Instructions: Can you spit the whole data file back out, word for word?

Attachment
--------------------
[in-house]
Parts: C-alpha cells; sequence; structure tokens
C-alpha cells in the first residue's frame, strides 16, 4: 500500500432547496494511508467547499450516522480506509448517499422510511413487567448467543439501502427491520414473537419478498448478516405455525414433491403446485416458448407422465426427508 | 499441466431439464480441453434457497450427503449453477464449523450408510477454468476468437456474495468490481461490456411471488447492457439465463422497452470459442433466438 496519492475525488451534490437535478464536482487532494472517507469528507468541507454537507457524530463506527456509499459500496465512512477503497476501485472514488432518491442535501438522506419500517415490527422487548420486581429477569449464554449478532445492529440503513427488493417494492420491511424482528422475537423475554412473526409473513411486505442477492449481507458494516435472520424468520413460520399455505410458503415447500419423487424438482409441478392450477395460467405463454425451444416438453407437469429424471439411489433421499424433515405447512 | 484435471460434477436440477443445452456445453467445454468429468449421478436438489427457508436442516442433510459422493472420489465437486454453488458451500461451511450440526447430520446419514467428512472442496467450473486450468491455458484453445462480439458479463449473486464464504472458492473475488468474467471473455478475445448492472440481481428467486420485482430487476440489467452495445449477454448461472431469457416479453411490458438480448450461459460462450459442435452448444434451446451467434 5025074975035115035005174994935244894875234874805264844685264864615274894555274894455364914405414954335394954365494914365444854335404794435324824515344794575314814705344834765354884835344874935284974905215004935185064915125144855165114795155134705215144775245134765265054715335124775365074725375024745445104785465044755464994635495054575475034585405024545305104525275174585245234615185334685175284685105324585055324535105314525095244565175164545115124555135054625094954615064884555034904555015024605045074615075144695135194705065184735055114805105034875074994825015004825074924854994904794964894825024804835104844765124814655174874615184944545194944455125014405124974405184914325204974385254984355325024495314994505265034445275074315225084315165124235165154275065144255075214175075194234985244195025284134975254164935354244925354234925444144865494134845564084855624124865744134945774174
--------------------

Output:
[in-house]
Parts: C-alpha cells; sequence; structure tokens
C-alpha cells in the first residue's frame, strides 16, 4: 500500500432547496494511508467547499450516522480506509448517499422510511413487567448467543439501502427491520414473537419478498448478516405455525414433491403446485416458448407422465426427508 | 499441466431439464480441453434457497450427503449453477464449523450408510477454468476468437456474495468490481461490456411471488447492457439465463422497452470459442433466438 496519492475525488451534490437535478464536482487532494472517507469528507468541507454537507457524530463506527456509499459500496465512512477503497476501485472514488432518491442535501438522506419500517415490527422487548420486581429477569449464554449478532445492529440503513427488493417494492420491511424482528422475537423475554412473526409473513411486505442477492449481507458494516435472520424468520413460520399455505410458503415447500419423487424438482409441478392450477395460467405463454425451444416438453407437469429424471439411489433421499424433515405447512 | 484435471460434477436440477443445452456445453467445454468429468449421478436438489427457508436442516442433510459422493472420489465437486454453488458451500461451511450440526447430520446419514467428512472442496467450473486450468491455458484453445462480439458479463449473486464464504472458492473475488468474467471473455478475445448492472440481481428467486420485482430487476440489467452495445449477454448461472431469457416479453411490458438480448450461459460462450459442435452448444434451446451467434 5025074975035115035005174994935244894875234874805264844685264864615274894555274894455364914405414954335394954365494914365444854335404794435324824515344794575314814705344834765354884835344874935284974905215004935185064915125144855165114795155134705215144775245134765265054715335124775365074725375024745445104785465044755464994635495054575475034585405024545305104525275174585245234615185334685175284685105324585055324535105314525095244565175164545115124555135054625094954615064884555034904555015024605045074615075144695135194705065184735055114805105034875074994825015004825074924854994904794964894825024804835104844765124814655174874615184944545194944455125014405124974405184914325204974385254984355325024495314994505265034445275074315225084315165124235165154275065144255075214175075194234985244195025284134975254164935354244925354234925444144865494134845564084855624124865744134945774174